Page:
Today, Colorado Center on Law and Policy (CCLP) and the National Health Law Program (NHeLP) filed a complaint with the U.S. Department of Health and Human Services Office for Civil Rights and the U.S. Department of Justice.
Bethany Pray provided testimony for Senate Bill 24-093, Continuity of Health-Care Coverage Change. CCLP is in support of SB24-093.
CCLP Policy Fellow, Milena Castañeda testified at the Medical Services Board meeting regarding emergency rules for the NEMT.
Chaer Robert provided testimony against House Bill 24-1065, Reduction of State Income Taxes. CCLP is in opposition of HB24-1065.
Advocacy Alert: Support SNAP solution
In 1996, Congress created a time limit in the Food Stamp Program, now known as SNAP, for unemployed childless adults between the ages of 18 and 49 years old, referred to as ABAWDs. Recipients in this group can only get benefits for three months out of 36 months unless they can show they are working 80 hours per month or meet some other exception.
Twenty years after the time limit was adopted, an estimated 41,000 Supplemental Nutrition Assistance Program enrollees in Colorado fell into the ABAWD category. Last year, the USDA proposed changes that would enforce even stricter requirements that would force hundreds of thousands of Americans off the program and give states less discretion to obtain waivers in the face of high unemployment and low job availability. The proposed rule change spurred nearly 30,000 comments from public health professionals, anti-hunger advocates and other concerned citizens, including CCLP.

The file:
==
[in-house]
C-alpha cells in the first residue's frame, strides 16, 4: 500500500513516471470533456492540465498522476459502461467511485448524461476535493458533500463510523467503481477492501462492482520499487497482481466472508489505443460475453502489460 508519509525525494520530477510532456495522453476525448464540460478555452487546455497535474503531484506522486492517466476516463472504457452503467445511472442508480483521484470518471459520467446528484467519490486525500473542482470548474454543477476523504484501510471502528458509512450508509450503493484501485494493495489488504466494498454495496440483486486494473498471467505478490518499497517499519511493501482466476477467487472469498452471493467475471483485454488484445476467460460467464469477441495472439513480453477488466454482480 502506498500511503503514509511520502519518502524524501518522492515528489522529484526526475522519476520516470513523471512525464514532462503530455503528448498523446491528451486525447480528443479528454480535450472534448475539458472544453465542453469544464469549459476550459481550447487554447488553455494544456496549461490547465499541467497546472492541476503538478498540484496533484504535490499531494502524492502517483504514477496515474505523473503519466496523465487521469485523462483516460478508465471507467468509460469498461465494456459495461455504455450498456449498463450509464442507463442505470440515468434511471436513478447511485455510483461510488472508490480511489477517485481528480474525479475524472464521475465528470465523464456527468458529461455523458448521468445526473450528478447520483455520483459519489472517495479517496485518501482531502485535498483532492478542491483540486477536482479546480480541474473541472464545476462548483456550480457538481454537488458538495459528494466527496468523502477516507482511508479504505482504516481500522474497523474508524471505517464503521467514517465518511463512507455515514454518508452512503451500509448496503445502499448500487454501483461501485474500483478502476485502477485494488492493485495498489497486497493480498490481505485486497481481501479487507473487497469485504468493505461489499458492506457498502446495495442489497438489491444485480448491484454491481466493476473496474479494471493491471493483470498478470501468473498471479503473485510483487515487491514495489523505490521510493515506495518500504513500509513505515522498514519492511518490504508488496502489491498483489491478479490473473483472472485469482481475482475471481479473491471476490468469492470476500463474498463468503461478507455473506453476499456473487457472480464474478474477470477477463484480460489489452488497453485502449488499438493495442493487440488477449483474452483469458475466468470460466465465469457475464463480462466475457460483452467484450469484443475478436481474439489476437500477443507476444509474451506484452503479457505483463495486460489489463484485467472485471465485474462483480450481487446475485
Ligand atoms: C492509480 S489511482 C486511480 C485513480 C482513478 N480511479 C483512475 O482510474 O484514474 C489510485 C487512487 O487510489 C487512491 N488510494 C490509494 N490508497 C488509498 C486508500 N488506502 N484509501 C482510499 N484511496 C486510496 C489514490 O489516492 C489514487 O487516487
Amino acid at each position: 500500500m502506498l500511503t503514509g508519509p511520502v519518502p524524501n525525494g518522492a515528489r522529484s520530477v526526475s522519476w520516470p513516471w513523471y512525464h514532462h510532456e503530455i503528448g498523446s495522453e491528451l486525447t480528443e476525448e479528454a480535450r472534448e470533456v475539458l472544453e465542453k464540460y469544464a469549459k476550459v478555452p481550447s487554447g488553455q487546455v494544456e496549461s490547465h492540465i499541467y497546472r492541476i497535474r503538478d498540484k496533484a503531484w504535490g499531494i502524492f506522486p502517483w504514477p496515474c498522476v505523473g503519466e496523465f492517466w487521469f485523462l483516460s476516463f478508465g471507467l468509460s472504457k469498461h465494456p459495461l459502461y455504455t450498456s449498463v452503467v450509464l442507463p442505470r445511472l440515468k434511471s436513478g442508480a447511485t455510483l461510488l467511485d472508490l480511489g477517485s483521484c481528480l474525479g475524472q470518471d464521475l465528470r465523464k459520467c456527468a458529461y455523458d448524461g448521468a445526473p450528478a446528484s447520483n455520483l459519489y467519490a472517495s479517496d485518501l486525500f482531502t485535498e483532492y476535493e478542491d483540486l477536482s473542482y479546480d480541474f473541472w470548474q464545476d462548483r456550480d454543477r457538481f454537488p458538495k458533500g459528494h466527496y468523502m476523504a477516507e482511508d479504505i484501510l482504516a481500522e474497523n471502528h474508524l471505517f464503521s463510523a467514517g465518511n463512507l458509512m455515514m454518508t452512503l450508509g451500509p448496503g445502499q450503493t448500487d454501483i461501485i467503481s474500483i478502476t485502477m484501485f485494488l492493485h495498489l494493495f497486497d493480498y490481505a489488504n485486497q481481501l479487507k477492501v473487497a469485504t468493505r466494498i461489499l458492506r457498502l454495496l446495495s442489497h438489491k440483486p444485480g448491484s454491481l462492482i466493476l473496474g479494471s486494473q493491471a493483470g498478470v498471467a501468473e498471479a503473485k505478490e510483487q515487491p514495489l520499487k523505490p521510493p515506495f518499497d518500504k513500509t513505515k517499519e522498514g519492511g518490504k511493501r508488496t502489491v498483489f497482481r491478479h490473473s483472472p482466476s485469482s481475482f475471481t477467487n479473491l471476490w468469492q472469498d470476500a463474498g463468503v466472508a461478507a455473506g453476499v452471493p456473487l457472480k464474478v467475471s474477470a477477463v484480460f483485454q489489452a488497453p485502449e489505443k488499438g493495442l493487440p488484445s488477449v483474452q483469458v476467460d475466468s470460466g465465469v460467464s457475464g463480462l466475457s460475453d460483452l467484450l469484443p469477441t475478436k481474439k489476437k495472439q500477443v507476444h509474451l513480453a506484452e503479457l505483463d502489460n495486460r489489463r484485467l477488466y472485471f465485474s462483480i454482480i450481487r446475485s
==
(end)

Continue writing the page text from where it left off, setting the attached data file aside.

Rep. Barbara Lee, D-Calif., is proposing a solution to this problem: The Improving Access to Nutrition Act would lift the arbitrary time limits on SNAP benefits for this population, ensuring that all adults have access to food.
Nearly one in 11 Coloradans struggle to put food on the table, including many able-bodied, working adults who may be struggling due to a job loss, lack of available full-time hours or minimum-wage pay. There is no evidence to suggest that limiting their access to food would lead to greater employment, especially in a time when work options available to this group are increasingly part-time and unstable. The Colorado Department of Human Services has observed that the ABAWD population also faces significant challenges in finding and maintaining employment, such as: lack of a high school diploma or its equivalent; no significant/relevant work history; felony convictions; substance abuse; mental and physical health problems; housing problems; and transportation problems. A recent analysis by Mathematica Policy Research reveals that a greater share of ABAWD SNAP participants live in poverty nationally compared to other SNAP participants, and often at a deeper level of poverty – at or below 50 percent of the federal poverty guideline.
We believe that lifting these time limits would help our client population stay healthy while pursuing full-time employment and also benefit Colorado’s economy. We urge readers to contact their congressional representative in support of the Improving Access to Nutrition Act.